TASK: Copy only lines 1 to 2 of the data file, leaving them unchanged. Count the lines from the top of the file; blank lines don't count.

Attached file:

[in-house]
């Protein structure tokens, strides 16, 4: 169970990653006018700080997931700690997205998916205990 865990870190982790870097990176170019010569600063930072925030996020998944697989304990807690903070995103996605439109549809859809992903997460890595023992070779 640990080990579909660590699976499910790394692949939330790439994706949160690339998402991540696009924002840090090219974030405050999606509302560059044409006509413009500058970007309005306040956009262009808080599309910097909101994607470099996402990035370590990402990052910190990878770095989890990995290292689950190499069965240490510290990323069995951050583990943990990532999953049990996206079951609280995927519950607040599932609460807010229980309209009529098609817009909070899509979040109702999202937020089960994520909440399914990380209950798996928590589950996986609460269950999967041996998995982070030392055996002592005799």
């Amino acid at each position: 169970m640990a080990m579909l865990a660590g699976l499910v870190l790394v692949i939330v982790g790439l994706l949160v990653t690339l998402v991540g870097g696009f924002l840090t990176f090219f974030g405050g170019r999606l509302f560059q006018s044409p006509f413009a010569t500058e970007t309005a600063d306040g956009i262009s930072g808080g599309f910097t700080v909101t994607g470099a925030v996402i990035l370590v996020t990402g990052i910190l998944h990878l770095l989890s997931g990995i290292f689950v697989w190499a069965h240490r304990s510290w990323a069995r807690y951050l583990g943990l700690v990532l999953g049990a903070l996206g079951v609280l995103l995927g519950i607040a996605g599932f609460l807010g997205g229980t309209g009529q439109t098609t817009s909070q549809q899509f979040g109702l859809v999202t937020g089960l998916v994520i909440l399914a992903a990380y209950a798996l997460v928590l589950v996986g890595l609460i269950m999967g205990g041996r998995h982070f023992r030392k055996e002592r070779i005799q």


[in-house]
């Protein structure tokens, strides 16, 4: 169970990653006018700080997931700690997205998916205990 865990870190982790870097990176170019010569600063930072925030996020998944697989304990807690903070995103996605439109549809859809992903997460890595023992070779 640990080990579909660590699976499910790394692949939330790439994706949160690339998402991540696009924002840090090219974030405050999606509302560059044409006509413009500058970007309005306040956009262009808080599309910097909101994607470099996402990035370590990402990052910190990878770095989890990995290292689950190499069965240490510290990323069995951050583990943990990532999953049990996206079951609280995927519950607040599932609460807010229980309209009529098609817009909070899509979040109702999202937020089960994520909440399914990380209950798996928590589950996986609460269950999967041996998995982070030392055996002592005799």